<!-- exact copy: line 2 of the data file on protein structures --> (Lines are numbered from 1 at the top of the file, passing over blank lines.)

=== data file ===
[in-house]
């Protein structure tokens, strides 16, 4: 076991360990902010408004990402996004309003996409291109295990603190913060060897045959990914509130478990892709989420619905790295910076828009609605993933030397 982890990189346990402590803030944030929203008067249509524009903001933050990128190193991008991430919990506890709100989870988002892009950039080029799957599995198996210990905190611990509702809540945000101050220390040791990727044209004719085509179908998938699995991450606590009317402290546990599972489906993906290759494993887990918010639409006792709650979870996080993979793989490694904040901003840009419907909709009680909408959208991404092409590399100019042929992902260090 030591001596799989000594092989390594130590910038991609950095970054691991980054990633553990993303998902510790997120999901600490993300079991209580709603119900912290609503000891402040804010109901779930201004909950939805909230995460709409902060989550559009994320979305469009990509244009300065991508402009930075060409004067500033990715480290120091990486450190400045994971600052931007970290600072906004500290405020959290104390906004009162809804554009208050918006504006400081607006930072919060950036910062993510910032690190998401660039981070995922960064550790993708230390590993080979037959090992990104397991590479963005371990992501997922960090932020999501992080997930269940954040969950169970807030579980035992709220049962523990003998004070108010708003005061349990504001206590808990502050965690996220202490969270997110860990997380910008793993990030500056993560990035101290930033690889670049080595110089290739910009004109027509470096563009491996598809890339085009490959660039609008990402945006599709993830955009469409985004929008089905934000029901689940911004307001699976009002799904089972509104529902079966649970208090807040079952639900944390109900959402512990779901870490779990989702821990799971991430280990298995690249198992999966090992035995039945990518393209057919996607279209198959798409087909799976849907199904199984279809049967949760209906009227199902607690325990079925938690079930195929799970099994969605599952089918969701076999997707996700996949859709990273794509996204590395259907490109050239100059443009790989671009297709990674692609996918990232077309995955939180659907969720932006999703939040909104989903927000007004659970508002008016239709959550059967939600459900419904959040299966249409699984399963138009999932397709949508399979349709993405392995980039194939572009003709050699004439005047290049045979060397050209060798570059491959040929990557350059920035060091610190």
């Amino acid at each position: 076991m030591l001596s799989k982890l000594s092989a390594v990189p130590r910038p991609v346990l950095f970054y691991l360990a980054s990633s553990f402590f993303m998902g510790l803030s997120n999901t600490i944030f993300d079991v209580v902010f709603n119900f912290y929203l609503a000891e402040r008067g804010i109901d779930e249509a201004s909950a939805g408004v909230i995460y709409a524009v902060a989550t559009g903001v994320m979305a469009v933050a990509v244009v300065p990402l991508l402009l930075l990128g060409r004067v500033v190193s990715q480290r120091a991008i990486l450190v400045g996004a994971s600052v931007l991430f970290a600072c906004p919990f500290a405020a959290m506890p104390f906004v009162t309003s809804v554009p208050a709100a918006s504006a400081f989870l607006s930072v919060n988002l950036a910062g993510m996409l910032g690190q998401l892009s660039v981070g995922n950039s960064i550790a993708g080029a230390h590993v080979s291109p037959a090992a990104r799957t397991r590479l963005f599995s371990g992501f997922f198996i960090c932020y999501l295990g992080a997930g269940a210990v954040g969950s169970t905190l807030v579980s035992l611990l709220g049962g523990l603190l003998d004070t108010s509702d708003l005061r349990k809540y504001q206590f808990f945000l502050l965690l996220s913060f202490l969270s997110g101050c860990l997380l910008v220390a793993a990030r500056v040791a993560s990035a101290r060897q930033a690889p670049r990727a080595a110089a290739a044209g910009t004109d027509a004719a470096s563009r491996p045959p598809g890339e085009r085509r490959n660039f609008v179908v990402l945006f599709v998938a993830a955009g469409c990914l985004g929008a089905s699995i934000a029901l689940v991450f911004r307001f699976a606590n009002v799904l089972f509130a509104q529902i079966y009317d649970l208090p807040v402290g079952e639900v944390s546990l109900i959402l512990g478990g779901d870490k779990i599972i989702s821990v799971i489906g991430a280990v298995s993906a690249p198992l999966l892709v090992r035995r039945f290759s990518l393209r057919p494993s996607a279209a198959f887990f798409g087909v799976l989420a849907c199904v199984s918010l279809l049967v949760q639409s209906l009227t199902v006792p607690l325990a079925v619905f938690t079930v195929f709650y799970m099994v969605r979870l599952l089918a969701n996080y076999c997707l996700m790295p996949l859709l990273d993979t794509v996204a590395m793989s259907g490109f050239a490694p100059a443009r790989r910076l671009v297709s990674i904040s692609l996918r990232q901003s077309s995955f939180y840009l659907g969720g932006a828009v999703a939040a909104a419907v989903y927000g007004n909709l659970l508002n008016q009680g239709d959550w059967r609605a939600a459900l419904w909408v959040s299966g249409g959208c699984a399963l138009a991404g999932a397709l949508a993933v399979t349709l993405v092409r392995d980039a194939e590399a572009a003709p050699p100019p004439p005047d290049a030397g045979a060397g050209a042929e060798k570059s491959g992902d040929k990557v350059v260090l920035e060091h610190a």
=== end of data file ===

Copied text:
């Protein structure tokens, strides 16, 4: 076991360990902010408004990402996004309003996409291109295990603190913060060897045959990914509130478990892709989420619905790295910076828009609605993933030397 982890990189346990402590803030944030929203008067249509524009903001933050990128190193991008991430919990506890709100989870988002892009950039080029799957599995198996210990905190611990509702809540945000101050220390040791990727044209004719085509179908998938699995991450606590009317402290546990599972489906993906290759494993887990918010639409006792709650979870996080993979793989490694904040901003840009419907909709009680909408959208991404092409590399100019042929992902260090 030591001596799989000594092989390594130590910038991609950095970054691991980054990633553990993303998902510790997120999901600490993300079991209580709603119900912290609503000891402040804010109901779930201004909950939805909230995460709409902060989550559009994320979305469009990509244009300065991508402009930075060409004067500033990715480290120091990486450190400045994971600052931007970290600072906004500290405020959290104390906004009162809804554009208050918006504006400081607006930072919060950036910062993510910032690190998401660039981070995922960064550790993708230390590993080979037959090992990104397991590479963005371990992501997922960090932020999501992080997930269940954040969950169970807030579980035992709220049962523990003998004070108010708003005061349990504001206590808990502050965690996220202490969270997110860990997380910008793993990030500056993560990035101290930033690889670049080595110089290739910009004109027509470096563009491996598809890339085009490959660039609008990402945006599709993830955009469409985004929008089905934000029901689940911004307001699976009002799904089972509104529902079966649970208090807040079952639900944390109900959402512990779901870490779990989702821990799971991430280990298995690249198992999966090992035995039945990518393209057919996607279209198959798409087909799976849907199904199984279809049967949760209906009227199902607690325990079925938690079930195929799970099994969605599952089918969701076999997707996700996949859709990273794509996204590395259907490109050239100059443009790989671009297709990674692609996918990232077309995955939180659907969720932006999703939040909104989903927000007004659970508002008016239709959550059967939600459900419904959040299966249409699984399963138009999932397709949508399979349709993405392995980039194939572009003709050699004439005047290049045979060397050209060798570059491959040929990557350059920035060091610190």